Today, baby boomers are retiring at a faster rate than they can be replaced. As a result, job vacancies have outnumbered job applicants for the last two years. And by 2025, experts are predicting less than 25 percent of workers in the country will be over the age of 55. 

Businesses are struggling to find entry-level workers, let alone the skilled workers that are retiring in droves. And yet, one of the most insidious forms of bias, age discrimination, continues even though older workers could be part of the solution for the labor shortage issue. 

Too many employers still view seasoned workers as a liability or a competitive disadvantage, and data from AARP indicates that two out of three workers between ages 45 and 74 say they have seen or experienced age discrimination on the job. Also, job seekers over the age of 35 list it as their primary obstacle to getting hired.   

The issue of worker shortages is here to stay 

Businesses are facing a dilemma that won’t go away anytime soon: young people have fewer children, so the birth rates in most industrialized countries—the United States included—have fallen to around 1.8 children, which is substantially below replacement. That means that the economies of these countries will grow only through increased productivity or immigration.  

Since productivity is stagnating and immigration has become a contentious political issue, it’s time to look at an obvious solution.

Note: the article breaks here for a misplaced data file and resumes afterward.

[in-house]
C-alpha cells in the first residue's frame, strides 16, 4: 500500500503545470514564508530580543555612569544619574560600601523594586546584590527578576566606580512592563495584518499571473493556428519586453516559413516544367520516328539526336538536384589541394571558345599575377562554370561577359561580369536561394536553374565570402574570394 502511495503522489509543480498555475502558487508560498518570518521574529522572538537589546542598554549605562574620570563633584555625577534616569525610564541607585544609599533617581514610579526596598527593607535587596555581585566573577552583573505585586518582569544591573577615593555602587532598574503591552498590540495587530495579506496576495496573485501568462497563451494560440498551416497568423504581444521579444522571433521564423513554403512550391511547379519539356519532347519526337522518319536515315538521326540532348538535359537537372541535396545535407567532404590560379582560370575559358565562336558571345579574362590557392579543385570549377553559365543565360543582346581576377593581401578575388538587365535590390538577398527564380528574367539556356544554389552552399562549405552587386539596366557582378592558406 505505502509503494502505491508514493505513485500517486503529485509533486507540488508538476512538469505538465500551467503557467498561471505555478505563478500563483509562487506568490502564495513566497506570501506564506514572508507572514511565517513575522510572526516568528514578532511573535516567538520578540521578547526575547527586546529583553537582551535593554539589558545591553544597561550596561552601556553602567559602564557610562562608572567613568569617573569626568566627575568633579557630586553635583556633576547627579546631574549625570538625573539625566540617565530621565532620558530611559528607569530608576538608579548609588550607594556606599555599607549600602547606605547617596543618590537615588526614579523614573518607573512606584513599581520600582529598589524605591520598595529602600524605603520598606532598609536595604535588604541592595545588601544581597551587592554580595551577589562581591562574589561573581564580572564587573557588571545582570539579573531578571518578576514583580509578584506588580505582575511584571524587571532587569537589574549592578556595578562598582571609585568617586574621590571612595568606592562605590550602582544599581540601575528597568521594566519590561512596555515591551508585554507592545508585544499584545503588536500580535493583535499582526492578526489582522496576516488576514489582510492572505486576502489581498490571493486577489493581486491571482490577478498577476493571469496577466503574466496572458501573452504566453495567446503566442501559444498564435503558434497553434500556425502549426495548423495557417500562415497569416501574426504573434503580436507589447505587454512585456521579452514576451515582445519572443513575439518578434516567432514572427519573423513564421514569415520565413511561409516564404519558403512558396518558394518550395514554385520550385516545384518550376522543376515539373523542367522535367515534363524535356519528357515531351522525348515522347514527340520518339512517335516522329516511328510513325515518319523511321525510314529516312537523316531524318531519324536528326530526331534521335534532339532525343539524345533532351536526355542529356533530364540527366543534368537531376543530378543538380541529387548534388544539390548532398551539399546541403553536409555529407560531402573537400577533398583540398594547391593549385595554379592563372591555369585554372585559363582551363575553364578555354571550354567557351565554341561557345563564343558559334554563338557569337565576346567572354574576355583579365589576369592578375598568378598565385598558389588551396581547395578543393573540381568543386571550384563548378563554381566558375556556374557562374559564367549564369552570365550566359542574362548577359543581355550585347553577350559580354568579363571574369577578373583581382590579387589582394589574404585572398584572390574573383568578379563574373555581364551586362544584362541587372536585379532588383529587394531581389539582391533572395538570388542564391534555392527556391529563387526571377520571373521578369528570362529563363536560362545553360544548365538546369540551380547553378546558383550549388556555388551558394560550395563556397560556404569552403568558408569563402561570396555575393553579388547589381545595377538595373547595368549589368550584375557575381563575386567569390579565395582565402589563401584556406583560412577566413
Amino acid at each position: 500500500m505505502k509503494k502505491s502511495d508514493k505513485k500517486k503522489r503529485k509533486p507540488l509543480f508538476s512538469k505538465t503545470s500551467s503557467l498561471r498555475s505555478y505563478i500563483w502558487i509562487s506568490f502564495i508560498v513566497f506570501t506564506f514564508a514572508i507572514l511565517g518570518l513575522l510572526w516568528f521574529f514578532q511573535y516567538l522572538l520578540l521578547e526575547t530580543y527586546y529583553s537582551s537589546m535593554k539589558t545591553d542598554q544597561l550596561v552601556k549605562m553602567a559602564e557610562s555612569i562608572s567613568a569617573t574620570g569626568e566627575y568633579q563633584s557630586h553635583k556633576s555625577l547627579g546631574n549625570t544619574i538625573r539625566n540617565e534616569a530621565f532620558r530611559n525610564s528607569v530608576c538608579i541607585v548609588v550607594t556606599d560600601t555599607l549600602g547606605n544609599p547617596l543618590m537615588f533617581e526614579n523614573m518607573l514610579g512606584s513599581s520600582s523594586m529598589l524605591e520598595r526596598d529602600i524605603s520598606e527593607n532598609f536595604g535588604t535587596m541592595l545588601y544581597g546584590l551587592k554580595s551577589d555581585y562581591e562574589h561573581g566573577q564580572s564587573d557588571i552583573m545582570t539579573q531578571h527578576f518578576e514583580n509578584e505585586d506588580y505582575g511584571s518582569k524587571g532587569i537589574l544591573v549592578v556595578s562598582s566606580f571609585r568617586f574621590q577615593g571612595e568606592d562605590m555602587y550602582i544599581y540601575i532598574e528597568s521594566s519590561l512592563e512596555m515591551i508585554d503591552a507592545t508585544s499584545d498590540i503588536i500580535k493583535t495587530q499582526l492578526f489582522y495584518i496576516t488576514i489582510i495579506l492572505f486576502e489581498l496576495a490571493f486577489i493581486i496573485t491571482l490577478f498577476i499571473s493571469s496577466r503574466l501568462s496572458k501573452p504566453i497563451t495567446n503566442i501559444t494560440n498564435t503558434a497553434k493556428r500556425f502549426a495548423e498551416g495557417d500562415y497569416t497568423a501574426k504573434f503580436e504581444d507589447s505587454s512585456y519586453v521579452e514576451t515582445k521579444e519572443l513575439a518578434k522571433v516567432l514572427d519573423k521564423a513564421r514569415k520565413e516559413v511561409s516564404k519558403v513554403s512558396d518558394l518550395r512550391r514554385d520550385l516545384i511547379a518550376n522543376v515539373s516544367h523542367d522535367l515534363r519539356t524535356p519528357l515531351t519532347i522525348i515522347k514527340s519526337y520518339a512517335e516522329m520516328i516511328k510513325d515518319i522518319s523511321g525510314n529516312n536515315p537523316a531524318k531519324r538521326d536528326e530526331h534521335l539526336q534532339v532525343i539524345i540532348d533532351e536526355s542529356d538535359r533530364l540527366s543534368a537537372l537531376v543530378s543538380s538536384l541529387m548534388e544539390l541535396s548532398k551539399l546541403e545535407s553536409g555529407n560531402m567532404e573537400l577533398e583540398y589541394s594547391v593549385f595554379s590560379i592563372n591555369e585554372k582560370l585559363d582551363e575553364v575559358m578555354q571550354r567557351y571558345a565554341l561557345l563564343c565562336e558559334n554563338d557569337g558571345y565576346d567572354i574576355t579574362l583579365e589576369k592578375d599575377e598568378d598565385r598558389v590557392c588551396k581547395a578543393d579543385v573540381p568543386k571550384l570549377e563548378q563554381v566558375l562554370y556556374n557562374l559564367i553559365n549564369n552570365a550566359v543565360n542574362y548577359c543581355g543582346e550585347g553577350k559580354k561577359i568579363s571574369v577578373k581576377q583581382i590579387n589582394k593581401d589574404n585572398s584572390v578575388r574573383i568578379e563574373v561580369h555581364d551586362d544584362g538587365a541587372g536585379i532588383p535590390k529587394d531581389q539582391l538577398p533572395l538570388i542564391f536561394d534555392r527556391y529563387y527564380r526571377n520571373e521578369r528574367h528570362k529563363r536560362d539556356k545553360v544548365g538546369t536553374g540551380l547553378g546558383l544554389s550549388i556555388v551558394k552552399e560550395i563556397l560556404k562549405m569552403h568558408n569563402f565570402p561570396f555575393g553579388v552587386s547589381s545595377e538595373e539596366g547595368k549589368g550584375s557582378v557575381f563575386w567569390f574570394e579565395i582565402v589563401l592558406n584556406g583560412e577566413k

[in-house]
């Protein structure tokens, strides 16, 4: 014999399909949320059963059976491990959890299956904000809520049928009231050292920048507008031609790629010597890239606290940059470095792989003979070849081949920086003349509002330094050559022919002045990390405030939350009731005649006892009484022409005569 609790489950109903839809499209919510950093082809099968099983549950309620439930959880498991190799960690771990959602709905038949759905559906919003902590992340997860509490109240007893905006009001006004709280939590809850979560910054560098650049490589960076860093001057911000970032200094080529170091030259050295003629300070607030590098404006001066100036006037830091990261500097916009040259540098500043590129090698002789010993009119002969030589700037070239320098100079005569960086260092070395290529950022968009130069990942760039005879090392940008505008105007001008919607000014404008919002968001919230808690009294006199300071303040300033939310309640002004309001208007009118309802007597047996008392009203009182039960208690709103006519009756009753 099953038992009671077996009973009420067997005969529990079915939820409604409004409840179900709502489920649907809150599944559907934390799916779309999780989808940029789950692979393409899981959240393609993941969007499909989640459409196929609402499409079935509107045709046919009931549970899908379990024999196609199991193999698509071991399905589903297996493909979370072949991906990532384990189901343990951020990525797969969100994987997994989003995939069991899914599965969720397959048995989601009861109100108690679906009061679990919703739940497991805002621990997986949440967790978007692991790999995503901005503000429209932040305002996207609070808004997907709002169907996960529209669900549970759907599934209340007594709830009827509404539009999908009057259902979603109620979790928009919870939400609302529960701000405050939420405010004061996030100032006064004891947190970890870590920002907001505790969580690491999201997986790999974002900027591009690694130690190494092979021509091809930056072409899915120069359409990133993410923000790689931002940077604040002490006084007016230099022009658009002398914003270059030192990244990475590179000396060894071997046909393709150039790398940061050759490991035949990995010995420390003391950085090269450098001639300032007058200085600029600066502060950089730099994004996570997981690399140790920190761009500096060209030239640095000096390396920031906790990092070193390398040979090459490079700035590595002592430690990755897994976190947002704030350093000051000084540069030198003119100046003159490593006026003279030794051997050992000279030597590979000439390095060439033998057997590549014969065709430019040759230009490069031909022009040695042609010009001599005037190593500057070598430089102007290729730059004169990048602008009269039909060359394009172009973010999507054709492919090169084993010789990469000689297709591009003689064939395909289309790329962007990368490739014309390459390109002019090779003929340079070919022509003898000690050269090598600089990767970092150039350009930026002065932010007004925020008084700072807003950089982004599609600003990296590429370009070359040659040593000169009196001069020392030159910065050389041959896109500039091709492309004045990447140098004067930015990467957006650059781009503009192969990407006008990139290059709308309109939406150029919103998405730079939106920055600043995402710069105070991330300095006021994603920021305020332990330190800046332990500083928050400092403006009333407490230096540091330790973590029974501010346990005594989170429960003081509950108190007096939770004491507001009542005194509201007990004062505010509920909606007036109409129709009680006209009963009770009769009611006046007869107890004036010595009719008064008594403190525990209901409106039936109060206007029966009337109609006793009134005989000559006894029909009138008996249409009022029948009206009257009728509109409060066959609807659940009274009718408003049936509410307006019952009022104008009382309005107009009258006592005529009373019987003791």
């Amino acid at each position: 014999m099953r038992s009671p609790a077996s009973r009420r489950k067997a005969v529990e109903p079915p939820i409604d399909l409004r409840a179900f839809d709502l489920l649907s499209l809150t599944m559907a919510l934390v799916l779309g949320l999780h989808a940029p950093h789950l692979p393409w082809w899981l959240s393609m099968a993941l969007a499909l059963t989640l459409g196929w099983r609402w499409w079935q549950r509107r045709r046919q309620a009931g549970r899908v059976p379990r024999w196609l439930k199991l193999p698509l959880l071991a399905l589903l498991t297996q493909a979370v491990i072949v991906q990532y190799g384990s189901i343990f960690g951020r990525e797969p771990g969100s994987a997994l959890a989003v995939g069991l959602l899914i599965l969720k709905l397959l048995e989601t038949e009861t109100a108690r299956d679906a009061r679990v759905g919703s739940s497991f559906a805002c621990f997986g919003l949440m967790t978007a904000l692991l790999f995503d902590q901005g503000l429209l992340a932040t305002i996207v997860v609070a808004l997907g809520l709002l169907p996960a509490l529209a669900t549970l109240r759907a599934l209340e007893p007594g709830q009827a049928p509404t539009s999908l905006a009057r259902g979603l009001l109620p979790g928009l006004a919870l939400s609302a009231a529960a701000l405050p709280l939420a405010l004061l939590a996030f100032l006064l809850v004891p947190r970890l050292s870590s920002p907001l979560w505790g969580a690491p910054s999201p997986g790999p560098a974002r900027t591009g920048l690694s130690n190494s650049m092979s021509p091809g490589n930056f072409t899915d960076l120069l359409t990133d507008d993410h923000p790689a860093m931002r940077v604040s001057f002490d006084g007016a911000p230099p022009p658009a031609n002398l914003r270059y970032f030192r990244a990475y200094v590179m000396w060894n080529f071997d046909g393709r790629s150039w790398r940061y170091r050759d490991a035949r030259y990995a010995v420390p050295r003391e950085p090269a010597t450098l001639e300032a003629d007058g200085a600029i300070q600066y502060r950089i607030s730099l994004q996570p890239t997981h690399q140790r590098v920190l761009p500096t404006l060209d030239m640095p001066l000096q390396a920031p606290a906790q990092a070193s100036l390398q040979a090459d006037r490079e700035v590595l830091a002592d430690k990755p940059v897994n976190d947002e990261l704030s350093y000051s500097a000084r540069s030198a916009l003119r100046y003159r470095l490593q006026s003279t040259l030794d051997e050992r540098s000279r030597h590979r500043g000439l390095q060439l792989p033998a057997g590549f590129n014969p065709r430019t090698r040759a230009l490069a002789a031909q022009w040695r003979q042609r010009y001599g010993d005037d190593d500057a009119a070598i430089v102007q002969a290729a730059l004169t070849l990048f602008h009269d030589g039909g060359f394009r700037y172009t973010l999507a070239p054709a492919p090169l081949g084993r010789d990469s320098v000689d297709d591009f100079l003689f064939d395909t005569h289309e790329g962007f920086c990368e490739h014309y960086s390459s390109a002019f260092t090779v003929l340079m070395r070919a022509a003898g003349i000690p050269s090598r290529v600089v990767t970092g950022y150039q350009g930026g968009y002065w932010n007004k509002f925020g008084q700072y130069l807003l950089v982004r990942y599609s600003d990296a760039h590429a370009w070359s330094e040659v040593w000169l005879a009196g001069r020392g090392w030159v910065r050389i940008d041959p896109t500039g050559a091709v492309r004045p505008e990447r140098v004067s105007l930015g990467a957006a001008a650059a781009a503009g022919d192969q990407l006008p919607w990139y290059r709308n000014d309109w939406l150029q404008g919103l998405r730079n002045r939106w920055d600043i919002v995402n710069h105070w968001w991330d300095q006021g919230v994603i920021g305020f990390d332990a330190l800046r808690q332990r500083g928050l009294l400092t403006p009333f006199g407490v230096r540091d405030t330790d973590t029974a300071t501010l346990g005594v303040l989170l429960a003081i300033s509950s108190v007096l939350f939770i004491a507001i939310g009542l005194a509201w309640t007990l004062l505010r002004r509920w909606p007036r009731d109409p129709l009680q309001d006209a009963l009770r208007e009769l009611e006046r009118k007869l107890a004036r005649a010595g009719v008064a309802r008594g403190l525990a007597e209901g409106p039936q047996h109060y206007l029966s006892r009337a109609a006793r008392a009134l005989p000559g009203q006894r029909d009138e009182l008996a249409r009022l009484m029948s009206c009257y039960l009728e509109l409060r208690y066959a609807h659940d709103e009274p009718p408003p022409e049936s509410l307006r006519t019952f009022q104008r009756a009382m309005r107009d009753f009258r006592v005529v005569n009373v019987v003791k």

Hiring seasoned workers makes more sense than you think 

Countless dollars are spent trying to make Americans believe that their “golden years” should be filled with golf, travel, and relaxation. But the truth is that many retirees suffer from depression, heart disease, and a general feeling of dissatisfaction with their lives when they no longer work. 

Most career systems are set up against hiring seasoned workers. Many businesses still hold to the myth that older workers are overpaid and can easily be replaced with younger workers. But this attitude flies in the face of research that tells a different story. 

While “raw mental horsepower declines after the age of 30, knowledge and expertise keep growing, even for those 80 and older. There is also plenty of evidence to believe that attributes such as motivation and curiosity can be an incentive for older adults to acquire new skills. And seasoned workers who are intellectually engaged will make substantial contributions to any organization. 

Boosting cognitive diversity could benefit your company 

Adding value and competency from older employees is not the only advantage of hiring them. There is also the issue of so-called cognitive diversityMost of our advancements have come from coordinated human activity or people who were working together as a single unit. Companies can maximize employee output by ensuringcognitive diversityand that is more likely to happen when people of all ages and experiences work together as a cohesive group. 

Do you want to build a more reliable team that includes seasoned workers? 

Give us a call! The Resource has been helping employers find people for over 40 years, and our expert staff is ready to assist you in finding the right fit for your organization

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